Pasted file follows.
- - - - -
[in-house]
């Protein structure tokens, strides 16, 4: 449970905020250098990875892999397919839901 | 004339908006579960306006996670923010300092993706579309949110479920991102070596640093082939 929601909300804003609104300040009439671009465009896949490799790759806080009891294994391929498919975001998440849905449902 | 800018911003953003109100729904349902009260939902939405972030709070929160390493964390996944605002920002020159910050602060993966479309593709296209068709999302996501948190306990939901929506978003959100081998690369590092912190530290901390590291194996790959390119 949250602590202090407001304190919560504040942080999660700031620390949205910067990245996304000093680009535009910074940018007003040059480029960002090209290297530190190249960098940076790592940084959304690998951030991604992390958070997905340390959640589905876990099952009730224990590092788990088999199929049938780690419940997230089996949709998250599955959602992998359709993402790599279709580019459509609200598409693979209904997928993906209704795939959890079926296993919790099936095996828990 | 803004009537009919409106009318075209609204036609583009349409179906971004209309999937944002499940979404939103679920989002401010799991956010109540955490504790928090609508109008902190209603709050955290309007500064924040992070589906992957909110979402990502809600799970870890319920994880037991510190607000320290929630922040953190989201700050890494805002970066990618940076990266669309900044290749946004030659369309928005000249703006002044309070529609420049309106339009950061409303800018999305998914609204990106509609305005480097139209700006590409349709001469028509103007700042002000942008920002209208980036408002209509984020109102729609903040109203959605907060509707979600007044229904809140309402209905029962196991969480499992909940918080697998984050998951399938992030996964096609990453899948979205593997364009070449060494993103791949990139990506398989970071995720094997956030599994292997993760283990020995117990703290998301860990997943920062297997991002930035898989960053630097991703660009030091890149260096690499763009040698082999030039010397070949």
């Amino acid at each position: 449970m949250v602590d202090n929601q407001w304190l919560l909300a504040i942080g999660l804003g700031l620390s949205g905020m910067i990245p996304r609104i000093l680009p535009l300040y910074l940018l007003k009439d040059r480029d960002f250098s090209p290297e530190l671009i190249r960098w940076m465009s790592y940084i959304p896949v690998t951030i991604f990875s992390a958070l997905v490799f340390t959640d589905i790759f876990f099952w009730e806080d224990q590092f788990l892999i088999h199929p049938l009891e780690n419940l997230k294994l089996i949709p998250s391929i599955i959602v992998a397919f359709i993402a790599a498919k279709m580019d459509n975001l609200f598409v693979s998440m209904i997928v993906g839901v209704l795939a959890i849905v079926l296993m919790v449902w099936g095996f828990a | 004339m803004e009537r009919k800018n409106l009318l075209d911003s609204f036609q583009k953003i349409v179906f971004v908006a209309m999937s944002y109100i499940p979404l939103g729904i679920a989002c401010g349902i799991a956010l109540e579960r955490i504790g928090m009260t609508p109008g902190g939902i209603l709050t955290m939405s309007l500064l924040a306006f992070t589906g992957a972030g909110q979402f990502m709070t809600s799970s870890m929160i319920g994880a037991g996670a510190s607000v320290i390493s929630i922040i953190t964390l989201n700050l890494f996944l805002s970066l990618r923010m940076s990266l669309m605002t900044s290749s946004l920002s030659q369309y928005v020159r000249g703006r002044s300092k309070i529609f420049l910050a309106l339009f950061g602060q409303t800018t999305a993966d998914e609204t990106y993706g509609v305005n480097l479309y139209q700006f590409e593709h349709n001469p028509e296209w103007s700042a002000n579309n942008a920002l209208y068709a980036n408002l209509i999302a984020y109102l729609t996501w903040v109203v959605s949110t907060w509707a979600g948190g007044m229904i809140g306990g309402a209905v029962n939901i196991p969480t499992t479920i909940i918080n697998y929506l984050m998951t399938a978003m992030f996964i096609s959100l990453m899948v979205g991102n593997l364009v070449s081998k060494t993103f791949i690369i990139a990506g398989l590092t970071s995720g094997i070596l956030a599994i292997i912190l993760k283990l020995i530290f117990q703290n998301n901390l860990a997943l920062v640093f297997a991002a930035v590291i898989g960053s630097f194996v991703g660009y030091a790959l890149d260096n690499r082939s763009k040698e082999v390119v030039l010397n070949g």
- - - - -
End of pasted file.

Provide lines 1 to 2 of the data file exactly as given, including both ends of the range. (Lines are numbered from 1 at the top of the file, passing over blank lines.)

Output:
[in-house]
């Protein structure tokens, strides 16, 4: 449970905020250098990875892999397919839901 | 004339908006579960306006996670923010300092993706579309949110479920991102070596640093082939 929601909300804003609104300040009439671009465009896949490799790759806080009891294994391929498919975001998440849905449902 | 800018911003953003109100729904349902009260939902939405972030709070929160390493964390996944605002920002020159910050602060993966479309593709296209068709999302996501948190306990939901929506978003959100081998690369590092912190530290901390590291194996790959390119 949250602590202090407001304190919560504040942080999660700031620390949205910067990245996304000093680009535009910074940018007003040059480029960002090209290297530190190249960098940076790592940084959304690998951030991604992390958070997905340390959640589905876990099952009730224990590092788990088999199929049938780690419940997230089996949709998250599955959602992998359709993402790599279709580019459509609200598409693979209904997928993906209704795939959890079926296993919790099936095996828990 | 803004009537009919409106009318075209609204036609583009349409179906971004209309999937944002499940979404939103679920989002401010799991956010109540955490504790928090609508109008902190209603709050955290309007500064924040992070589906992957909110979402990502809600799970870890319920994880037991510190607000320290929630922040953190989201700050890494805002970066990618940076990266669309900044290749946004030659369309928005000249703006002044309070529609420049309106339009950061409303800018999305998914609204990106509609305005480097139209700006590409349709001469028509103007700042002000942008920002209208980036408002209509984020109102729609903040109203959605907060509707979600007044229904809140309402209905029962196991969480499992909940918080697998984050998951399938992030996964096609990453899948979205593997364009070449060494993103791949990139990506398989970071995720094997956030599994292997993760283990020995117990703290998301860990997943920062297997991002930035898989960053630097991703660009030091890149260096690499763009040698082999030039010397070949």